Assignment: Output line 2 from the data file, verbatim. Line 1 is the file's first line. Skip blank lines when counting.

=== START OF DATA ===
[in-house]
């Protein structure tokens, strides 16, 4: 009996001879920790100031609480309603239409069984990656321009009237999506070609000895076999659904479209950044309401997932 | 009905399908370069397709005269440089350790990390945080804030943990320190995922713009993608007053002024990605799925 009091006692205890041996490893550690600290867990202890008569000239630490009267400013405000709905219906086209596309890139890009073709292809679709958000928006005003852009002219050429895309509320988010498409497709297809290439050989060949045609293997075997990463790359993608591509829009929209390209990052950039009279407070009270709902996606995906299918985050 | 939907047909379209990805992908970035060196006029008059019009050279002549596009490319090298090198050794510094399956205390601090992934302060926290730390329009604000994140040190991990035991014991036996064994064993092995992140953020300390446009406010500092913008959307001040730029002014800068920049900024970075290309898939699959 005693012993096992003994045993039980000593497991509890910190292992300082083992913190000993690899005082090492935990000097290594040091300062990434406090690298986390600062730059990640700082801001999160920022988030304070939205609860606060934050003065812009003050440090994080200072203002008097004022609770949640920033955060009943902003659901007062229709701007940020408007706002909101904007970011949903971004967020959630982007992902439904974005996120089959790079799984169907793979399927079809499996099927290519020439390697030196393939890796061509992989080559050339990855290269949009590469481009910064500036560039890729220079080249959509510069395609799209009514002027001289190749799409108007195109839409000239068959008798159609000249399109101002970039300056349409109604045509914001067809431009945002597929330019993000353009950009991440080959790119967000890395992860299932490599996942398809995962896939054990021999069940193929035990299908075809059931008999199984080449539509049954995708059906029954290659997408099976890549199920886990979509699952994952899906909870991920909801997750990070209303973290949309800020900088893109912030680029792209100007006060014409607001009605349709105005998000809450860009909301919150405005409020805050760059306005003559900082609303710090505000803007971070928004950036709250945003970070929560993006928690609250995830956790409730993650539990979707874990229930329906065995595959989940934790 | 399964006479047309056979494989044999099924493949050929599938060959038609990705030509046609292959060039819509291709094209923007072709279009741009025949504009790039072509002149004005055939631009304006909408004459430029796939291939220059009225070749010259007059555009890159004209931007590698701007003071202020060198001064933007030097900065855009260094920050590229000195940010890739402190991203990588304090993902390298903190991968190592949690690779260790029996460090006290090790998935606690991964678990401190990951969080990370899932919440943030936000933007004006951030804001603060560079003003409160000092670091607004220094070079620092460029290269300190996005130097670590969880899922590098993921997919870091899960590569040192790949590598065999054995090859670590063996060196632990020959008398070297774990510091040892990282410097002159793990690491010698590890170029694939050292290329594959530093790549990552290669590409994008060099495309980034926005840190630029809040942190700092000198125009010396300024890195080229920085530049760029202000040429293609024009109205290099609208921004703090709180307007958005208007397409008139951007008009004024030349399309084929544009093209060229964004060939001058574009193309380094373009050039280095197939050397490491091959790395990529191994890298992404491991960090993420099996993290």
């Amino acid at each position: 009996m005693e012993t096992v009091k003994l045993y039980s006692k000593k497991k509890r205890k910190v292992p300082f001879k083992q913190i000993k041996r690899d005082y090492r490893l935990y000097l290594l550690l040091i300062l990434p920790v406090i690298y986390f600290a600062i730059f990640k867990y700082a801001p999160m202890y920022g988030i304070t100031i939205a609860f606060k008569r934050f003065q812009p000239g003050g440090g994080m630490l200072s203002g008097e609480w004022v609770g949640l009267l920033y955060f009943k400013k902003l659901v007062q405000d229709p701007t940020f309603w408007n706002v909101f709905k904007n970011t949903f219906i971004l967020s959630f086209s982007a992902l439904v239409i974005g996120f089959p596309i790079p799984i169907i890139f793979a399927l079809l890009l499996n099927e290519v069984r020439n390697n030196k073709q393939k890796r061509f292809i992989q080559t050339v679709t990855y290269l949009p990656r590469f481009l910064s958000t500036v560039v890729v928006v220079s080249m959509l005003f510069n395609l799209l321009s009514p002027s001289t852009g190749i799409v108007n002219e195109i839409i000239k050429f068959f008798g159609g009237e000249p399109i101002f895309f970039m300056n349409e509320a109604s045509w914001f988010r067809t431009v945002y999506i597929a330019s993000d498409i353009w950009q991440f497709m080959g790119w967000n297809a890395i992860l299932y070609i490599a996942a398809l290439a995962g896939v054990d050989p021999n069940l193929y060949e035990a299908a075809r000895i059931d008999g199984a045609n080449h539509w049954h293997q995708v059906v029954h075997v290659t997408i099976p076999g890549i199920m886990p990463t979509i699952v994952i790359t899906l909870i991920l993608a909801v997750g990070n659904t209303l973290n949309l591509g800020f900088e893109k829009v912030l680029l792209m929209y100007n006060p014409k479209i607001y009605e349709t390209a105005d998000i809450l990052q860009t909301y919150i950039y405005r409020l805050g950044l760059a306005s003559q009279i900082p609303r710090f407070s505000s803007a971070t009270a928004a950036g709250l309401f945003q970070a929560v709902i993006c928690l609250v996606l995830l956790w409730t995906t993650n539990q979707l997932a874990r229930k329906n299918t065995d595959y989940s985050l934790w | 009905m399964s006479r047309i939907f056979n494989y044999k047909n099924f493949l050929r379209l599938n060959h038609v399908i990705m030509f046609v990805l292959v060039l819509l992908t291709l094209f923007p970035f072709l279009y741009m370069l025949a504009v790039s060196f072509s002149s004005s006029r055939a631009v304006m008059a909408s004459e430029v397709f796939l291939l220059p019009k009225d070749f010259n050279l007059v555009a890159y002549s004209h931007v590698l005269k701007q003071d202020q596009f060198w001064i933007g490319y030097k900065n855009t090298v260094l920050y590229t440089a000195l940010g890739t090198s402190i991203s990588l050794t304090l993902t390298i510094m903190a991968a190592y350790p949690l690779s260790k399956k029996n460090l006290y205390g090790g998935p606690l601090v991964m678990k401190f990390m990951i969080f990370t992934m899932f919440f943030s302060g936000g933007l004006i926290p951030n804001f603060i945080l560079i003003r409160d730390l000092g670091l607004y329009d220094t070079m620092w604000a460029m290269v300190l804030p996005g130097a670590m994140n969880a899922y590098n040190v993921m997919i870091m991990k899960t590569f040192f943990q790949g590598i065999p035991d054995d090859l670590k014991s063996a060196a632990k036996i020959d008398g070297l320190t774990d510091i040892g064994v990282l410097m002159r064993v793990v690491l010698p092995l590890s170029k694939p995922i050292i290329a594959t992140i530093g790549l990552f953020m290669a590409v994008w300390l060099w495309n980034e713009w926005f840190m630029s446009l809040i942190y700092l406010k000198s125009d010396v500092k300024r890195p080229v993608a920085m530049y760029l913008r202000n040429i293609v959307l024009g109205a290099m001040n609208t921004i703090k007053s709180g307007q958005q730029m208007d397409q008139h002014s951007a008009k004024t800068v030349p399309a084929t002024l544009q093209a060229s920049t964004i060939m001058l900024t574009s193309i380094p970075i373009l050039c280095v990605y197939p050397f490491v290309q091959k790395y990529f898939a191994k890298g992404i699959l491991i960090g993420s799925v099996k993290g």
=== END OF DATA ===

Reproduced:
């Protein structure tokens, strides 16, 4: 009996001879920790100031609480309603239409069984990656321009009237999506070609000895076999659904479209950044309401997932 | 009905399908370069397709005269440089350790990390945080804030943990320190995922713009993608007053002024990605799925 009091006692205890041996490893550690600290867990202890008569000239630490009267400013405000709905219906086209596309890139890009073709292809679709958000928006005003852009002219050429895309509320988010498409497709297809290439050989060949045609293997075997990463790359993608591509829009929209390209990052950039009279407070009270709902996606995906299918985050 | 939907047909379209990805992908970035060196006029008059019009050279002549596009490319090298090198050794510094399956205390601090992934302060926290730390329009604000994140040190991990035991014991036996064994064993092995992140953020300390446009406010500092913008959307001040730029002014800068920049900024970075290309898939699959 005693012993096992003994045993039980000593497991509890910190292992300082083992913190000993690899005082090492935990000097290594040091300062990434406090690298986390600062730059990640700082801001999160920022988030304070939205609860606060934050003065812009003050440090994080200072203002008097004022609770949640920033955060009943902003659901007062229709701007940020408007706002909101904007970011949903971004967020959630982007992902439904974005996120089959790079799984169907793979399927079809499996099927290519020439390697030196393939890796061509992989080559050339990855290269949009590469481009910064500036560039890729220079080249959509510069395609799209009514002027001289190749799409108007195109839409000239068959008798159609000249399109101002970039300056349409109604045509914001067809431009945002597929330019993000353009950009991440080959790119967000890395992860299932490599996942398809995962896939054990021999069940193929035990299908075809059931008999199984080449539509049954995708059906029954290659997408099976890549199920886990979509699952994952899906909870991920909801997750990070209303973290949309800020900088893109912030680029792209100007006060014409607001009605349709105005998000809450860009909301919150405005409020805050760059306005003559900082609303710090505000803007971070928004950036709250945003970070929560993006928690609250995830956790409730993650539990979707874990229930329906065995595959989940934790 | 399964006479047309056979494989044999099924493949050929599938060959038609990705030509046609292959060039819509291709094209923007072709279009741009025949504009790039072509002149004005055939631009304006909408004459430029796939291939220059009225070749010259007059555009890159004209931007590698701007003071202020060198001064933007030097900065855009260094920050590229000195940010890739402190991203990588304090993902390298903190991968190592949690690779260790029996460090006290090790998935606690991964678990401190990951969080990370899932919440943030936000933007004006951030804001603060560079003003409160000092670091607004220094070079620092460029290269300190996005130097670590969880899922590098993921997919870091899960590569040192790949590598065999054995090859670590063996060196632990020959008398070297774990510091040892990282410097002159793990690491010698590890170029694939050292290329594959530093790549990552290669590409994008060099495309980034926005840190630029809040942190700092000198125009010396300024890195080229920085530049760029202000040429293609024009109205290099609208921004703090709180307007958005208007397409008139951007008009004024030349399309084929544009093209060229964004060939001058574009193309380094373009050039280095197939050397490491091959790395990529191994890298992404491991960090993420099996993290």